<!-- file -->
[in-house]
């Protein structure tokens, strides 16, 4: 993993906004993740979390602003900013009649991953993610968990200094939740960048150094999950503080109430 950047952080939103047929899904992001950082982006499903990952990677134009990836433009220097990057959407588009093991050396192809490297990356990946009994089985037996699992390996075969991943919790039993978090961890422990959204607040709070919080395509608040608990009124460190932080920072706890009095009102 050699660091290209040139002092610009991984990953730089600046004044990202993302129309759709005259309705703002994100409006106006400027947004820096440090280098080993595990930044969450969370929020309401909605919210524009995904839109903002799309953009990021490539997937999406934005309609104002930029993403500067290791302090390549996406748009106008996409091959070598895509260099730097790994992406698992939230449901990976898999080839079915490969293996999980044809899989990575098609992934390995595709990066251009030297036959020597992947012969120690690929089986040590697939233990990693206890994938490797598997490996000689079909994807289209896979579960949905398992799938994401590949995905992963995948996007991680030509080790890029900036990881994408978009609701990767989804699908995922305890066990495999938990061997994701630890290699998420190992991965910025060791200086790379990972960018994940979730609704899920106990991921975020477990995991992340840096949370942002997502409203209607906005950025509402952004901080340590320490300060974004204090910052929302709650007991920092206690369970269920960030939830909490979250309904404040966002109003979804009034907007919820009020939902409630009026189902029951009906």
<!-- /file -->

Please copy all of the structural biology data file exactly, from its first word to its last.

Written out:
[in-house]
């Protein structure tokens, strides 16, 4: 993993906004993740979390602003900013009649991953993610968990200094939740960048150094999950503080109430 950047952080939103047929899904992001950082982006499903990952990677134009990836433009220097990057959407588009093991050396192809490297990356990946009994089985037996699992390996075969991943919790039993978090961890422990959204607040709070919080395509608040608990009124460190932080920072706890009095009102 050699660091290209040139002092610009991984990953730089600046004044990202993302129309759709005259309705703002994100409006106006400027947004820096440090280098080993595990930044969450969370929020309401909605919210524009995904839109903002799309953009990021490539997937999406934005309609104002930029993403500067290791302090390549996406748009106008996409091959070598895509260099730097790994992406698992939230449901990976898999080839079915490969293996999980044809899989990575098609992934390995595709990066251009030297036959020597992947012969120690690929089986040590697939233990990693206890994938490797598997490996000689079909994807289209896979579960949905398992799938994401590949995905992963995948996007991680030509080790890029900036990881994408978009609701990767989804699908995922305890066990495999938990061997994701630890290699998420190992991965910025060791200086790379990972960018994940979730609704899920106990991921975020477990995991992340840096949370942002997502409203209607906005950025509402952004901080340590320490300060974004204090910052929302709650007991920092206690369970269920960030939830909490979250309904404040966002109003979804009034907007919820009020939902409630009026189902029951009906």